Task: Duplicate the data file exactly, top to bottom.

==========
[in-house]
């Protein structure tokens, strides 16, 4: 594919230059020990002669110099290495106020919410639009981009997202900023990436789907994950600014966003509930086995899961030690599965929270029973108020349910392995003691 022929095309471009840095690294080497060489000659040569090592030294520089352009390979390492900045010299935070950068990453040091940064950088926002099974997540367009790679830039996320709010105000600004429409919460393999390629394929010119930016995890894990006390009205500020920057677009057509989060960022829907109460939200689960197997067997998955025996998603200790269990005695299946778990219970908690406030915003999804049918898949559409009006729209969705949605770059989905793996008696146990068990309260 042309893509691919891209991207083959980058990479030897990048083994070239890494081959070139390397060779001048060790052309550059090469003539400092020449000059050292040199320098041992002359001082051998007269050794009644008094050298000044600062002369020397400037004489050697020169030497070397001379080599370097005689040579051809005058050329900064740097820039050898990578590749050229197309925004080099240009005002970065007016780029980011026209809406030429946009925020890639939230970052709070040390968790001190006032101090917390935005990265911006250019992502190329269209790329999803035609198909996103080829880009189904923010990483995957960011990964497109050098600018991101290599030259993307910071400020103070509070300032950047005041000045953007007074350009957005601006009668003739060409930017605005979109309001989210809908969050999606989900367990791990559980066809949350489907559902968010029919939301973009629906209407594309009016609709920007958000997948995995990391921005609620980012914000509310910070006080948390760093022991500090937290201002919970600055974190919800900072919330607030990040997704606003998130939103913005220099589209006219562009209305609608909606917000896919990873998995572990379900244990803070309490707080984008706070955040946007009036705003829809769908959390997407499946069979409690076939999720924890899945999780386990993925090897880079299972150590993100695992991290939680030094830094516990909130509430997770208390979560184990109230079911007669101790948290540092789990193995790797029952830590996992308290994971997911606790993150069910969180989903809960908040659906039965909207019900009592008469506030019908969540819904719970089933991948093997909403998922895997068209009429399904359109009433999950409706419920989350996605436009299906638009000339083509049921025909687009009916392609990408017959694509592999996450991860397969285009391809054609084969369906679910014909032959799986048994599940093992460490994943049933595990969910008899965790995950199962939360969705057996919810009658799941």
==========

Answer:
[in-house]
């Protein structure tokens, strides 16, 4: 594919230059020990002669110099290495106020919410639009981009997202900023990436789907994950600014966003509930086995899961030690599965929270029973108020349910392995003691 022929095309471009840095690294080497060489000659040569090592030294520089352009390979390492900045010299935070950068990453040091940064950088926002099974997540367009790679830039996320709010105000600004429409919460393999390629394929010119930016995890894990006390009205500020920057677009057509989060960022829907109460939200689960197997067997998955025996998603200790269990005695299946778990219970908690406030915003999804049918898949559409009006729209969705949605770059989905793996008696146990068990309260 042309893509691919891209991207083959980058990479030897990048083994070239890494081959070139390397060779001048060790052309550059090469003539400092020449000059050292040199320098041992002359001082051998007269050794009644008094050298000044600062002369020397400037004489050697020169030497070397001379080599370097005689040579051809005058050329900064740097820039050898990578590749050229197309925004080099240009005002970065007016780029980011026209809406030429946009925020890639939230970052709070040390968790001190006032101090917390935005990265911006250019992502190329269209790329999803035609198909996103080829880009189904923010990483995957960011990964497109050098600018991101290599030259993307910071400020103070509070300032950047005041000045953007007074350009957005601006009668003739060409930017605005979109309001989210809908969050999606989900367990791990559980066809949350489907559902968010029919939301973009629906209407594309009016609709920007958000997948995995990391921005609620980012914000509310910070006080948390760093022991500090937290201002919970600055974190919800900072919330607030990040997704606003998130939103913005220099589209006219562009209305609608909606917000896919990873998995572990379900244990803070309490707080984008706070955040946007009036705003829809769908959390997407499946069979409690076939999720924890899945999780386990993925090897880079299972150590993100695992991290939680030094830094516990909130509430997770208390979560184990109230079911007669101790948290540092789990193995790797029952830590996992308290994971997911606790993150069910969180989903809960908040659906039965909207019900009592008469506030019908969540819904719970089933991948093997909403998922895997068209009429399904359109009433999950409706419920989350996605436009299906638009000339083509049921025909687009009916392609990408017959694509592999996450991860397969285009391809054609084969369906679910014909032959799986048994599940093992460490994943049933595990969910008899965790995950199962939360969705057996919810009658799941």